Wednesday, October 12, 2011

Whose Taboos to Choose?

One of the most difficult things for Westerners to get used to when visiting Ghana for the first time is being asked for things--and asked often. Not so much by beggars on the streets--in fact, that has happened to me only rarely, at least in the rural areas--but by people you have just been introduced to, by casual acquaintances, and even by people you are getting to know fairly well. This is an uncomfortable experience for most Americans at first, even when we've been told to expect it. Why? Probably because of our own strong cultural taboo against "begging" or "pan-handling," which survives despite our changing consciousness about homelessness and other phenomena that make the practice necessary for so many as a matter of survival, even here in the U.S.

I have certainly experienced some notable exceptions to this disconcerting custom of asking. Bernard, for example, rarely asks me for anything unrelated to making Soul of Somanya a going concern, and my host parents on my first trip to Ghana wouldn't even take money for my share of the groceries when I offered. There have been others as well. But in general, there seems to be no taboo against just asking for what you want from anyone you think might be able to supply it.

I suspect that this custom is even more compelling when it comes to Americans, since the average Ghanaian apparently holds a deep-seated, completely unshakable belief that all Americans are endlessly rich. Nothing I've ever said has ever changed this perception of me in Somanya, as far as I can tell. They simply don't believe me when I say I am not rich.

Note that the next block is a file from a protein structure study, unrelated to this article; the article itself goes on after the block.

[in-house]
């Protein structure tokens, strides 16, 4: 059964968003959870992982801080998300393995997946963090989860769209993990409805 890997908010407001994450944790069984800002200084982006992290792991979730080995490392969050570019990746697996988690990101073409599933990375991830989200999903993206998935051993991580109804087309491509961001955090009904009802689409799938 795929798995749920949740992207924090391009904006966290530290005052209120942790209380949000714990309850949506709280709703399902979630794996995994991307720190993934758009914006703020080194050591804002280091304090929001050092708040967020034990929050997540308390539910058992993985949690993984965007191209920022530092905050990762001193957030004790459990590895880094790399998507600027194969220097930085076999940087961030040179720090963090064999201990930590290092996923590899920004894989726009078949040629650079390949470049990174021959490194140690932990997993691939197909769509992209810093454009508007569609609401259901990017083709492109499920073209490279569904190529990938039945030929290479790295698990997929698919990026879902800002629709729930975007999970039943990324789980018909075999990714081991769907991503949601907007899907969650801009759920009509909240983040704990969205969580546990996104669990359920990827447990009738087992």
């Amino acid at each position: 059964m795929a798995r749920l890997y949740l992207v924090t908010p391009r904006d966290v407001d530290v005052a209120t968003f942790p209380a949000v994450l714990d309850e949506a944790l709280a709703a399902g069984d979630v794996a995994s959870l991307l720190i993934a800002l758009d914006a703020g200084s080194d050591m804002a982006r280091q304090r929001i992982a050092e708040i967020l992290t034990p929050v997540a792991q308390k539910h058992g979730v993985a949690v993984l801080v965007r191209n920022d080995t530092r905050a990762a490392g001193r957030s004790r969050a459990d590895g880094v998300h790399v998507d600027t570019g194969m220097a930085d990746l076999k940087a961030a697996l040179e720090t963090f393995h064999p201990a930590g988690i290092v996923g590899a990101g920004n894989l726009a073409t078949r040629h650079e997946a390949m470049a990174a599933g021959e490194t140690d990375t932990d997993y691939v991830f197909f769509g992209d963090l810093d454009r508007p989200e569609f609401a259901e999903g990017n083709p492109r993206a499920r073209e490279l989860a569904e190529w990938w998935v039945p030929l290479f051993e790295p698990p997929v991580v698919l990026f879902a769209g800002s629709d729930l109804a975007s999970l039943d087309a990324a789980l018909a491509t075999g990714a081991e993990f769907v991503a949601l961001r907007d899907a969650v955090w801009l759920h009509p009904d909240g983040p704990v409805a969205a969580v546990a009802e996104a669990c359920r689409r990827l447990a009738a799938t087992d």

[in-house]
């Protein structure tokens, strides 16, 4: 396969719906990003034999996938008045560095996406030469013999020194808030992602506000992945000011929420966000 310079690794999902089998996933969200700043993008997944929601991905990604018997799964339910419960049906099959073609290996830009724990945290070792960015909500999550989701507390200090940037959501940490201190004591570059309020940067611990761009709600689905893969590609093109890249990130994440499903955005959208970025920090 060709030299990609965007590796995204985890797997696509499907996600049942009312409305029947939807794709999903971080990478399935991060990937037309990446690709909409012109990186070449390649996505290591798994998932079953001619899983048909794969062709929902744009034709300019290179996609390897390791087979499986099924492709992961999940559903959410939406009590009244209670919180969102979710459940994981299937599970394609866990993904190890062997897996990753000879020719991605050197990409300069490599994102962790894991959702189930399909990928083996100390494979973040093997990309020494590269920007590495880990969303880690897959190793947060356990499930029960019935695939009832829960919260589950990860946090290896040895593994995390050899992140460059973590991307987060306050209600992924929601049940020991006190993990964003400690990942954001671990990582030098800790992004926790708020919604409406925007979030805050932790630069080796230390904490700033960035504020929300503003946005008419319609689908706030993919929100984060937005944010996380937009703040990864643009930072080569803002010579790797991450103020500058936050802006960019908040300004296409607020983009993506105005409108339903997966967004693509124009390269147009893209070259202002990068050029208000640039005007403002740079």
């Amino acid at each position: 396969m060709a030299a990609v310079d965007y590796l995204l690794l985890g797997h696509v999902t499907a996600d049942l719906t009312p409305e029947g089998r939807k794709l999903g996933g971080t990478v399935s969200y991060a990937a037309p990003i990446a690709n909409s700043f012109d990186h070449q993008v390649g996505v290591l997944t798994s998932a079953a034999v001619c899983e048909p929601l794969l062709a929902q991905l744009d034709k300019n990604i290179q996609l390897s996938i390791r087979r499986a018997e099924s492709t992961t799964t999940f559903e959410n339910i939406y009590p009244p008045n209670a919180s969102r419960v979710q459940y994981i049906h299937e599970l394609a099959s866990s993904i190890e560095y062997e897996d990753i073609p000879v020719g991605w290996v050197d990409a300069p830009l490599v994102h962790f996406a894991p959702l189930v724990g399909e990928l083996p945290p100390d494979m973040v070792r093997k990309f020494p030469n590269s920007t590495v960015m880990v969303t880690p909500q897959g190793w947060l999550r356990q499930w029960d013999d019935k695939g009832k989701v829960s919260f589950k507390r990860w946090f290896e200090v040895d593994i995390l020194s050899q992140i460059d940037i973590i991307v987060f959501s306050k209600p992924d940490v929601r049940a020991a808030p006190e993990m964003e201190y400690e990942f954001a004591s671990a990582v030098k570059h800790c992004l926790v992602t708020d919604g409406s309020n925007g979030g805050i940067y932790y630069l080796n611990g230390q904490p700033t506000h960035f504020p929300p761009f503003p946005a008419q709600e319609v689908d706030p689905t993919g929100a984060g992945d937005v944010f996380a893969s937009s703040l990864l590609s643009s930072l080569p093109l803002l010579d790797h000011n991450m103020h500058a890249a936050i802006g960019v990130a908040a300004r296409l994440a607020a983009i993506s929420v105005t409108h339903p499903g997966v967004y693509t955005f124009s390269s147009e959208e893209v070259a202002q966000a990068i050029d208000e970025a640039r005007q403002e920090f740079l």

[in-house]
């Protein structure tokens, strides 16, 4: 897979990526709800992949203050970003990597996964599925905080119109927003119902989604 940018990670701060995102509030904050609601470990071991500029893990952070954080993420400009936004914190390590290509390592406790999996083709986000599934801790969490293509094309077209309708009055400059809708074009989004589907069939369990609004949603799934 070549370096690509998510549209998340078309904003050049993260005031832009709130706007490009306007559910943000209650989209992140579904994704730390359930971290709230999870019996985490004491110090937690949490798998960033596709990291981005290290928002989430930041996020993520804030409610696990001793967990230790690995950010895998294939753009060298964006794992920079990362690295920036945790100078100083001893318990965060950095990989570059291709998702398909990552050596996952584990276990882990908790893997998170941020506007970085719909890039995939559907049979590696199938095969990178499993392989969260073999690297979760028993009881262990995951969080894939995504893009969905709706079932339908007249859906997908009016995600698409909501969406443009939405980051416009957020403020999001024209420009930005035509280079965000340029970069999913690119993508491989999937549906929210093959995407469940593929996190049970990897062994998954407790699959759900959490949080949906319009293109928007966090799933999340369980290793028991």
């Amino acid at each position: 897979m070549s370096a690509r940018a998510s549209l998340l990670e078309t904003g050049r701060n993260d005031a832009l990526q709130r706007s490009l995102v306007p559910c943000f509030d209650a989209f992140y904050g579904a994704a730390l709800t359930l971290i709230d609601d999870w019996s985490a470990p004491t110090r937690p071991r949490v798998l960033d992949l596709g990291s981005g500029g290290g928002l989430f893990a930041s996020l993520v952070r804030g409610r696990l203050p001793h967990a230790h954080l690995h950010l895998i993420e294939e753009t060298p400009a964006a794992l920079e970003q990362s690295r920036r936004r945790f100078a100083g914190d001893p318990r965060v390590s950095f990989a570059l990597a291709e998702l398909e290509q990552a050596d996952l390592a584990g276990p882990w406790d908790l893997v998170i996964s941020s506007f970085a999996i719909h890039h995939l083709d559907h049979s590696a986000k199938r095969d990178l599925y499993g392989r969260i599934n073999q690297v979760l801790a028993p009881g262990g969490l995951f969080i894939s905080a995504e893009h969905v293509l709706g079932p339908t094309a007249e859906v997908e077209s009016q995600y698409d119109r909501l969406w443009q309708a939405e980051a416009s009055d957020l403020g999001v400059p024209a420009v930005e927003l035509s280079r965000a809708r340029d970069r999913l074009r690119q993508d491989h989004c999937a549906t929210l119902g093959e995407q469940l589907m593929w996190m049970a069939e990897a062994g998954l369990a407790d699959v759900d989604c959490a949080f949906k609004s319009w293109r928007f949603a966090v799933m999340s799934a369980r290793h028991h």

But then, why should they? While I technically live below the poverty line by U.S. standards, I have nevertheless been able to access enough money (whether my own or someone else's) to fly across the Atlantic--not once but three times so far--to visit Ghana. That fact all by itself speaks volumes about the differences in my situation and that of most West Africans. Such journeys are almost as unavailable to the average Somanya citizen as a trip to the moon would be for me.

And that's not all. Each time I have come, I have brought with me visible evidence of my prosperity, including (but not limited to) a bounty of jewelry-making supplies and hand tools, two laptops, two printers, two cameras, one glass grinder, two rotary tumblers, at least one power drill, a number of cell phones, and a variety of clothing and other gifts. Never mind that all of these things were either donated or financed by donations. I was able to get them.

I have also sent money for four years' worth of rent so far on a house (our place of business in Somanya) that is, by local standards, both larger and much nicer than most. And if this isn't enough to demonstrate my boundless wealth, last year I sent the money to buy that most coveted of all treasures--a car. Again, this was all done by way of donations and/or income from the sale of Soul of Somanya products. All I was able to offer was time and energy. But that's irrelevant. I was able to send the money.

So why would anyone there believe that I'm not rich?